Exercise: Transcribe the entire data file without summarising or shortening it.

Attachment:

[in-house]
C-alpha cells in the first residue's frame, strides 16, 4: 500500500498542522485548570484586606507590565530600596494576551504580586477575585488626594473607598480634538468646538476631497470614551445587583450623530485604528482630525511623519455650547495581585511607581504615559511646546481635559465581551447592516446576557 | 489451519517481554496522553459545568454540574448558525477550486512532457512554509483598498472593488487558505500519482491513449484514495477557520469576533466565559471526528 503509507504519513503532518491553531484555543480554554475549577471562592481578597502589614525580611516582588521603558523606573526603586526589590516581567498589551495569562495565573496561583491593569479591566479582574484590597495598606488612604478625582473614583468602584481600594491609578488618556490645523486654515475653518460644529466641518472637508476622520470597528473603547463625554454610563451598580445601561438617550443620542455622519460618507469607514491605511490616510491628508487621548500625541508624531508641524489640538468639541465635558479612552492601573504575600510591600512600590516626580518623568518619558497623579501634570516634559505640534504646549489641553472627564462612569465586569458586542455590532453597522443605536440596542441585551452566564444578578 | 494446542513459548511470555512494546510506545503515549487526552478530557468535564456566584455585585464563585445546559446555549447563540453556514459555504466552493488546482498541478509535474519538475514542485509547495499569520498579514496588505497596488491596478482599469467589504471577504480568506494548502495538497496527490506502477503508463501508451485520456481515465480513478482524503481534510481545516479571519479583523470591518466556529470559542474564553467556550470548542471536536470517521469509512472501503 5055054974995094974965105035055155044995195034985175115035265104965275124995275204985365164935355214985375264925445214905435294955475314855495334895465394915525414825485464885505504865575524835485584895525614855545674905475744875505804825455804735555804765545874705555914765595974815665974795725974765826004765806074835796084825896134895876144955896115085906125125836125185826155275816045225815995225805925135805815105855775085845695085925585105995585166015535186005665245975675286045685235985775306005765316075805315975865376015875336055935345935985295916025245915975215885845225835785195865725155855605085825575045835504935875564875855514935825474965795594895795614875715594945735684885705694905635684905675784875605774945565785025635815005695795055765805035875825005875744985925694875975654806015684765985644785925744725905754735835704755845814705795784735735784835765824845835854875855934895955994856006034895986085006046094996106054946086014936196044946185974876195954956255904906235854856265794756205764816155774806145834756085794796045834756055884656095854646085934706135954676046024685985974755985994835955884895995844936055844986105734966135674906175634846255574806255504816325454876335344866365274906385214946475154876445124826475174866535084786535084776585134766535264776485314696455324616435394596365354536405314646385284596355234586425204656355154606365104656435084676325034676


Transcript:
[in-house]
C-alpha cells in the first residue's frame, strides 16, 4: 500500500498542522485548570484586606507590565530600596494576551504580586477575585488626594473607598480634538468646538476631497470614551445587583450623530485604528482630525511623519455650547495581585511607581504615559511646546481635559465581551447592516446576557 | 489451519517481554496522553459545568454540574448558525477550486512532457512554509483598498472593488487558505500519482491513449484514495477557520469576533466565559471526528 503509507504519513503532518491553531484555543480554554475549577471562592481578597502589614525580611516582588521603558523606573526603586526589590516581567498589551495569562495565573496561583491593569479591566479582574484590597495598606488612604478625582473614583468602584481600594491609578488618556490645523486654515475653518460644529466641518472637508476622520470597528473603547463625554454610563451598580445601561438617550443620542455622519460618507469607514491605511490616510491628508487621548500625541508624531508641524489640538468639541465635558479612552492601573504575600510591600512600590516626580518623568518619558497623579501634570516634559505640534504646549489641553472627564462612569465586569458586542455590532453597522443605536440596542441585551452566564444578578 | 494446542513459548511470555512494546510506545503515549487526552478530557468535564456566584455585585464563585445546559446555549447563540453556514459555504466552493488546482498541478509535474519538475514542485509547495499569520498579514496588505497596488491596478482599469467589504471577504480568506494548502495538497496527490506502477503508463501508451485520456481515465480513478482524503481534510481545516479571519479583523470591518466556529470559542474564553467556550470548542471536536470517521469509512472501503 5055054974995094974965105035055155044995195034985175115035265104965275124995275204985365164935355214985375264925445214905435294955475314855495334895465394915525414825485464885505504865575524835485584895525614855545674905475744875505804825455804735555804765545874705555914765595974815665974795725974765826004765806074835796084825896134895876144955896115085906125125836125185826155275816045225815995225805925135805815105855775085845695085925585105995585166015535186005665245975675286045685235985775306005765316075805315975865376015875336055935345935985295916025245915975215885845225835785195865725155855605085825575045835504935875564875855514935825474965795594895795614875715594945735684885705694905635684905675784875605774945565785025635815005695795055765805035875825005875744985925694875975654806015684765985644785925744725905754735835704755845814705795784735735784835765824845835854875855934895955994856006034895986085006046094996106054946086014936196044946185974876195954956255904906235854856265794756205764816155774806145834756085794796045834756055884656095854646085934706135954676046024685985974755985994835955884895995844936055844986105734966135674906175634846255574806255504816325454876335344866365274906385214946475154876445124826475174866535084786535084776585134766535264776485314696455324616435394596365354536405314646385284596355234586425204656355154606365104656435084676325034676